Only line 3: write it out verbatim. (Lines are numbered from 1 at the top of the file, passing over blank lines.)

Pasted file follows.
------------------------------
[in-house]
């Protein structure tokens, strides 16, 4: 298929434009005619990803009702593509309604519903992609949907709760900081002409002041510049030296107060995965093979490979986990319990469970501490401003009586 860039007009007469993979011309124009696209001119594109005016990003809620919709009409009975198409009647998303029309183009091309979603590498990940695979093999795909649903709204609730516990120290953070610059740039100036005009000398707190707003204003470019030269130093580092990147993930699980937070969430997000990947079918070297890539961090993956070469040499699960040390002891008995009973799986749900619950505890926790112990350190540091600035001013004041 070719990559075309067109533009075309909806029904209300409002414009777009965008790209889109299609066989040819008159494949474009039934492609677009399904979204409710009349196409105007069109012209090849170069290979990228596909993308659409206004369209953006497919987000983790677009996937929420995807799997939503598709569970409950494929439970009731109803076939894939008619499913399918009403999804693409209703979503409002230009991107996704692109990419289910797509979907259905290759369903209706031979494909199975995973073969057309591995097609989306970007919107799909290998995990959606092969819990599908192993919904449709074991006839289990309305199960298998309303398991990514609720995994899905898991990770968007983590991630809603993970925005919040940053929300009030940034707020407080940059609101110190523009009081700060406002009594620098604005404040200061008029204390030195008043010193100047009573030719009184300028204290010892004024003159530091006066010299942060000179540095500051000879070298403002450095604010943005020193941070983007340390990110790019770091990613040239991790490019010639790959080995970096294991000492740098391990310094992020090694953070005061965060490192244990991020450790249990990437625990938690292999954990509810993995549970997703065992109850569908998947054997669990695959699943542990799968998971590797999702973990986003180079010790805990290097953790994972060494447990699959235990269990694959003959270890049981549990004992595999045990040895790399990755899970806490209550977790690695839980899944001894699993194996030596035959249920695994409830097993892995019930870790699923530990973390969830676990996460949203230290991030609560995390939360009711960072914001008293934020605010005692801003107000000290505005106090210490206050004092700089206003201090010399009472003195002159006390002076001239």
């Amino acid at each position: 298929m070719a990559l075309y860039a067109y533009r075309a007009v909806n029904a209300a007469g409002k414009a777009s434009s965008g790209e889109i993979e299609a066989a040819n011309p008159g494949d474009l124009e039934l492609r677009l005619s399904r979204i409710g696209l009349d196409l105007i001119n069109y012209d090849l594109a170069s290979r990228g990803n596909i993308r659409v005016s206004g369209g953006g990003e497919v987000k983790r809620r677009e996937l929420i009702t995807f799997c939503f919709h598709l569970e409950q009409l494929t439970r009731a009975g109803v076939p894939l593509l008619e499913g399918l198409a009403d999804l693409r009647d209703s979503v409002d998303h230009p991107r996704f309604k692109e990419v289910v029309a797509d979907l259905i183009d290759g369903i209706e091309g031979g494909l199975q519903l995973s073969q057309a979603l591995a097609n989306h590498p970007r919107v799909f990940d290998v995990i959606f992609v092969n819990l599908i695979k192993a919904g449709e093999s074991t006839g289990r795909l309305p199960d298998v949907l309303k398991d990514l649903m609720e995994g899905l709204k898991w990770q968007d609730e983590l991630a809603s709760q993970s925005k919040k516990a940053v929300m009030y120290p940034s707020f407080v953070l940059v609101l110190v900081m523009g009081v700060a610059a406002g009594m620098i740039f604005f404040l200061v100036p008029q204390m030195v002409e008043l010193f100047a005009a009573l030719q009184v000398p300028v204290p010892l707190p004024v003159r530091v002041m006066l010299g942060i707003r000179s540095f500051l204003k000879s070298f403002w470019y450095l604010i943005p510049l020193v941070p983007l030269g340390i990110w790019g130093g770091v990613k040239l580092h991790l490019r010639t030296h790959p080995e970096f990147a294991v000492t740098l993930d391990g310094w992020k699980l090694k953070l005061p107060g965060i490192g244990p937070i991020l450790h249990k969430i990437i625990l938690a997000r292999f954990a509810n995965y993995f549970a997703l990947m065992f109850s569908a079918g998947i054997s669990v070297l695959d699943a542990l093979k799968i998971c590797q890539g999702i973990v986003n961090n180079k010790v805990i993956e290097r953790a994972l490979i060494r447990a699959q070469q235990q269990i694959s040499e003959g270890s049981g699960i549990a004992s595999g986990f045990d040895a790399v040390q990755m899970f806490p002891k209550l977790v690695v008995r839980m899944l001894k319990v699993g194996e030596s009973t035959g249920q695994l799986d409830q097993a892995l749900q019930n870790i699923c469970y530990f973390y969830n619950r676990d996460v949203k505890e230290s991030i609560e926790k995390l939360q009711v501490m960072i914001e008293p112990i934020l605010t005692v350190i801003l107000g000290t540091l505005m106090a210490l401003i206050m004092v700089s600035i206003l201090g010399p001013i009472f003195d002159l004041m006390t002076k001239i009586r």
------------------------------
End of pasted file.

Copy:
């Amino acid at each position: 298929m070719a990559l075309y860039a067109y533009r075309a007009v909806n029904a209300a007469g409002k414009a777009s434009s965008g790209e889109i993979e299609a066989a040819n011309p008159g494949d474009l124009e039934l492609r677009l005619s399904r979204i409710g696209l009349d196409l105007i001119n069109y012209d090849l594109a170069s290979r990228g990803n596909i993308r659409v005016s206004g369209g953006g990003e497919v987000k983790r809620r677009e996937l929420i009702t995807f799997c939503f919709h598709l569970e409950q009409l494929t439970r009731a009975g109803v076939p894939l593509l008619e499913g399918l198409a009403d999804l693409r009647d209703s979503v409002d998303h230009p991107r996704f309604k692109e990419v289910v029309a797509d979907l259905i183009d290759g369903i209706e091309g031979g494909l199975q519903l995973s073969q057309a979603l591995a097609n989306h590498p970007r919107v799909f990940d290998v995990i959606f992609v092969n819990l599908i695979k192993a919904g449709e093999s074991t006839g289990r795909l309305p199960d298998v949907l309303k398991d990514l649903m609720e995994g899905l709204k898991w990770q968007d609730e983590l991630a809603s709760q993970s925005k919040k516990a940053v929300m009030y120290p940034s707020f407080v953070l940059v609101l110190v900081m523009g009081v700060a610059a406002g009594m620098i740039f604005f404040l200061v100036p008029q204390m030195v002409e008043l010193f100047a005009a009573l030719q009184v000398p300028v204290p010892l707190p004024v003159r530091v002041m006066l010299g942060i707003r000179s540095f500051l204003k000879s070298f403002w470019y450095l604010i943005p510049l020193v941070p983007l030269g340390i990110w790019g130093g770091v990613k040239l580092h991790l490019r010639t030296h790959p080995e970096f990147a294991v000492t740098l993930d391990g310094w992020k699980l090694k953070l005061p107060g965060i490192g244990p937070i991020l450790h249990k969430i990437i625990l938690a997000r292999f954990a509810n995965y993995f549970a997703l990947m065992f109850s569908a079918g998947i054997s669990v070297l695959d699943a542990l093979k799968i998971c590797q890539g999702i973990v986003n961090n180079k010790v805990i993956e290097r953790a994972l490979i060494r447990a699959q070469q235990q269990i694959s040499e003959g270890s049981g699960i549990a004992s595999g986990f045990d040895a790399v040390q990755m899970f806490p002891k209550l977790v690695v008995r839980m899944l001894k319990v699993g194996e030596s009973t035959g249920q695994l799986d409830q097993a892995l749900q019930n870790i699923c469970y530990f973390y969830n619950r676990d996460v949203k505890e230290s991030i609560e926790k995390l939360q009711v501490m960072i914001e008293p112990i934020l605010t005692v350190i801003l107000g000290t540091l505005m106090a210490l401003i206050m004092v700089s600035i206003l201090g010399p001013i009472f003195d002159l004041m006390t002076k001239i009586r």